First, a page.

Meanwhile his son Sir Thomas Fairfax with a small detatchment of Parliamentary cavalry had fought their way through the Royalist Horse and hid for an hour in a Widstrop Wood behind the Royalist Lines.

#12 The_Historian

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Posted 11 July 2012 - 12:39 AM

Thanks for the excellent report. Always enjoy seeing battlefields as they are now.
Regards,

Gordon

#13 lwd

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Posted 11 July 2012 - 04:53 PM

... The hedge is still in existence but the ditch was filled in (only 1950 - sacrilege!) and mound of earth from the ditch separated the arable land on the Parliament side with growing corn (then chest high not like modern corn) - the ditch kept the cattle from destroying the crops. ...

My understanding was at the time and for some time considerably later the term "corn" meant simply "grain" in Europe. After the discovery of the New World at least until recent times (perhaps still) Europeans refered to the grain us Americans call "Corn" as "Maize". If this was the case above Rye would be a not unreasonable guess for the crop growing at the time although someone who knows the area or is more familiar with the battle may know the answer or give us a more educated guess.

#14 scipio

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Posted 11 July 2012 - 10:05 PM

Sorry was using the English term for corn. I believe that this rye in the USA. In my earlier photo there is rye growing today by its only knee high. Even as kids I remember ti was much higher -we used to tie it together and create tunnels!


At the opposite end of the battlefield, near Tockwith, the ditch ended and Trees become sparser and the ridge on which the Parliamentarians stood flattens out quickly. The Royalist infantry line ended at this point. Here stood a relatively unknown cavalry man Cromwell - opposed by a seasoned campaigner, Lord Byron. Here is a Photo:Posted Image

#15 scipio

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Posted 11 July 2012 - 10:33 PM

upert is critised for not placing more forces at this point. However, it should be remembered that Parliament fielded 23,000 versus only 17,000 Royalists. On this wing, the Parliamentary cavalry outnumberd the Royalist 3 to 2.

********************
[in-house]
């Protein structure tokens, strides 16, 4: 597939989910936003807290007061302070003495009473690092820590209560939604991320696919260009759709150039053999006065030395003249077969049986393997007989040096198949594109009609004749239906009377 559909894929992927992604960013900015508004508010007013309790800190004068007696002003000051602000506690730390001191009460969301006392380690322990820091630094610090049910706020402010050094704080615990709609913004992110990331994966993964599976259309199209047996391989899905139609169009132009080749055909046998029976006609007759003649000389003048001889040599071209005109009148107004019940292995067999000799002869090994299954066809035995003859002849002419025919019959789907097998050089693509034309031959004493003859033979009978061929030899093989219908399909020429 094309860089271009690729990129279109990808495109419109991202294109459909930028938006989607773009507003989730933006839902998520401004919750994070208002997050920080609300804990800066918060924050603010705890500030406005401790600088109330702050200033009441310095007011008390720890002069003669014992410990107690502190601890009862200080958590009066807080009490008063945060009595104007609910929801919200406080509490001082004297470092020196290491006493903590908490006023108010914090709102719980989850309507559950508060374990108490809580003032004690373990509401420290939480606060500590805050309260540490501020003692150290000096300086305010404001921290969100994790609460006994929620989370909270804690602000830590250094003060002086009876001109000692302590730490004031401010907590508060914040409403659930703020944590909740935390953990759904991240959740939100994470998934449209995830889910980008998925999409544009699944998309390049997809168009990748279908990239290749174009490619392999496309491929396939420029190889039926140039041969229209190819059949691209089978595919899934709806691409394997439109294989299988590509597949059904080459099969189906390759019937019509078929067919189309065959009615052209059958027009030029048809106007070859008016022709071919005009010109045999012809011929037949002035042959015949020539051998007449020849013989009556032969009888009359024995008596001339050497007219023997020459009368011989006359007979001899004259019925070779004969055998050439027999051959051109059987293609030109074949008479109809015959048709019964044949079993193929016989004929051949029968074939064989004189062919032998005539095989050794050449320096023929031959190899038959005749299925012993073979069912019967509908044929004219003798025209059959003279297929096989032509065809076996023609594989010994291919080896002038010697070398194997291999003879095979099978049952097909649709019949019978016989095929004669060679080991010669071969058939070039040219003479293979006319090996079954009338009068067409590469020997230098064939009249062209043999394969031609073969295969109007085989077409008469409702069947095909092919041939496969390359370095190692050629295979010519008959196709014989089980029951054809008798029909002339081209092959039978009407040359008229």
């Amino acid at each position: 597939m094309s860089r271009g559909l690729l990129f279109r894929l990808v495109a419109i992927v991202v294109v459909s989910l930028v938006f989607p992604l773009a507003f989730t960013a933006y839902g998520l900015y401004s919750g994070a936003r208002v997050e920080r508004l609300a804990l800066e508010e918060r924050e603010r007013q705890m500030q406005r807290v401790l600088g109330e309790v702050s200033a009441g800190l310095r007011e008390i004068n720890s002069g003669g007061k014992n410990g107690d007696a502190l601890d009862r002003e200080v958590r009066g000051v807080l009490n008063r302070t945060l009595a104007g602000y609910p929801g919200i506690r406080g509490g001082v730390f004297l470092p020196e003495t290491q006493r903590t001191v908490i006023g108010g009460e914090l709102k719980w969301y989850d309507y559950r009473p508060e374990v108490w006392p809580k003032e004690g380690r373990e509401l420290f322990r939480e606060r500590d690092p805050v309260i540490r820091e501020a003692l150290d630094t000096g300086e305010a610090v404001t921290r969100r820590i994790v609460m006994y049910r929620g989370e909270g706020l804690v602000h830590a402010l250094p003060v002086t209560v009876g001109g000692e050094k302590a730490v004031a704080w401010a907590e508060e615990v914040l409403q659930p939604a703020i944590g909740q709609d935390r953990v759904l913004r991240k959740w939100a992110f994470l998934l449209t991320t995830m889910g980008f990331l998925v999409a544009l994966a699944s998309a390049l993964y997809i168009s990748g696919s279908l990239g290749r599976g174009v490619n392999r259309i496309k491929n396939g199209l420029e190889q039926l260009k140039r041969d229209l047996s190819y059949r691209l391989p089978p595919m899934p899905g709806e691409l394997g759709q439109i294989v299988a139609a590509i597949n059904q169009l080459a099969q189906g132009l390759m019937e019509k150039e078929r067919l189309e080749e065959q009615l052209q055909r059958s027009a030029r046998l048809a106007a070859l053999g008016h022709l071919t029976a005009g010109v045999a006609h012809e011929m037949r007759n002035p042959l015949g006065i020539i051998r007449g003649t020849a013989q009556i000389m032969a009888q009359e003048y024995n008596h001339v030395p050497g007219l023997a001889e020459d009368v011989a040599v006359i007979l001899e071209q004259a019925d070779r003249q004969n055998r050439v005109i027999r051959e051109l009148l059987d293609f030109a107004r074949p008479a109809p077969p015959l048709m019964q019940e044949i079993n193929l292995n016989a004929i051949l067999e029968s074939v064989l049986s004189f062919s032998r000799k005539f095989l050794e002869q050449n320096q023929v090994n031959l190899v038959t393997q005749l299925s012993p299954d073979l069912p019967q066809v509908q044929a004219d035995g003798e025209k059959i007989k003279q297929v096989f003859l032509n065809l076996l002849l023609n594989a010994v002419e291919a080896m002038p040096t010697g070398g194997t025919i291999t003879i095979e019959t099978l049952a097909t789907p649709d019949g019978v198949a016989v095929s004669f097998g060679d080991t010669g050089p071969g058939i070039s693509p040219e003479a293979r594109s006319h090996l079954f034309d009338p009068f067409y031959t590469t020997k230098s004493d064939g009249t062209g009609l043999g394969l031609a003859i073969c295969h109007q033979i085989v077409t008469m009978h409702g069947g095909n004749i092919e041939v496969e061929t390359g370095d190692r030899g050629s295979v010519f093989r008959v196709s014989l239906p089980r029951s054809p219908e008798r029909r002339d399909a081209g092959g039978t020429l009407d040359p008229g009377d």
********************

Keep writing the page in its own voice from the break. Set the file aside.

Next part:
To compensate, Rupert had stationed dismounted dragoons (muskeeters) amongst the cavalry plus some artillery and ordered Byron to remained on the defensive.

Immediately in front of Cromwell were rabbit warrens (apparently, rabbits were farmed in the past) - today is it huge pig farm - sorry no photo.

The Parliamentary cavalry (less Cromwell who was receiving first-aid for a minor gunshot wound in the back of the neck) start to move but because of the rabbits burrows could only "walk" through this field.

Lord Byron had forbidden his men to camp for the night and had kept his cavalry ready. He counter charged the Parliamentarians and seemed to be achieving success since his charge was delivered at full speed.

Cromwell had now rejoined but more importantly the Scottish Cavalry under Leslie was committed to the battle and turned the tide - Rupert sent his own regiment of Cavalry (held as reserve) but to no avail. The Royalist Horse was defeated and scattered. There are still arguments as heated as those about WW2 - some blaming Byron for disobeying orders (which prevented use of the dragoons) and others who blame Rupert for not placing a strong forces at this weak point.

Cromwell's thorough training and iron discipline now came into play - Sir Thomas Fairfax, who you may remember was hiding in Widstop Wood, now rode over and made Cromwell aware of the disaster on the opposite wing.